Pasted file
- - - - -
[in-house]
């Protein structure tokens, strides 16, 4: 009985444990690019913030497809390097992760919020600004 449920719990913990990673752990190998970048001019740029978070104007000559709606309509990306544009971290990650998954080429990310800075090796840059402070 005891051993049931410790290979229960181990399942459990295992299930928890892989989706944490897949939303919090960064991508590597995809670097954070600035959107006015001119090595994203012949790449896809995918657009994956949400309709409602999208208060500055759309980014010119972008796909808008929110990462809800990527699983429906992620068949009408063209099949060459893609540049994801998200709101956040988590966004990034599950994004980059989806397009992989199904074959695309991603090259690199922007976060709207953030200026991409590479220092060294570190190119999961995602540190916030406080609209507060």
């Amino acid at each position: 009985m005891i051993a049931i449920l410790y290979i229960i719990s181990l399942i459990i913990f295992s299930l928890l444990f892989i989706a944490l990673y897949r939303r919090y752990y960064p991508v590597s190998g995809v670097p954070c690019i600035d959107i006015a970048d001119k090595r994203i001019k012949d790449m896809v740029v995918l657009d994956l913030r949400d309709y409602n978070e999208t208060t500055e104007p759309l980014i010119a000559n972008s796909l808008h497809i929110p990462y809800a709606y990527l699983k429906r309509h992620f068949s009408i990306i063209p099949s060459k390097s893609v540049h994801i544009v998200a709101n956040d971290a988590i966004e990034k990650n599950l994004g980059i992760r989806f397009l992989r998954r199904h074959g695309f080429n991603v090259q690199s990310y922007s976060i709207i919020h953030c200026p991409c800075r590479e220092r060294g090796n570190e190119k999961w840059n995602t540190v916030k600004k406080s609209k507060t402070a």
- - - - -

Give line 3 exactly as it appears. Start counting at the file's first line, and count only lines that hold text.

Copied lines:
């Amino acid at each position: 009985m005891i051993a049931i449920l410790y290979i229960i719990s181990l399942i459990i913990f295992s299930l928890l444990f892989i989706a944490l990673y897949r939303r919090y752990y960064p991508v590597s190998g995809v670097p954070c690019i600035d959107i006015a970048d001119k090595r994203i001019k012949d790449m896809v740029v995918l657009d994956l913030r949400d309709y409602n978070e999208t208060t500055e104007p759309l980014i010119a000559n972008s796909l808008h497809i929110p990462y809800a709606y990527l699983k429906r309509h992620f068949s009408i990306i063209p099949s060459k390097s893609v540049h994801i544009v998200a709101n956040d971290a988590i966004e990034k990650n599950l994004g980059i992760r989806f397009l992989r998954r199904h074959g695309f080429n991603v090259q690199s990310y922007s976060i709207i919020h953030c200026p991409c800075r590479e220092r060294g090796n570190e190119k999961w840059n995602t540190v916030k600004k406080s609209k507060t402070a």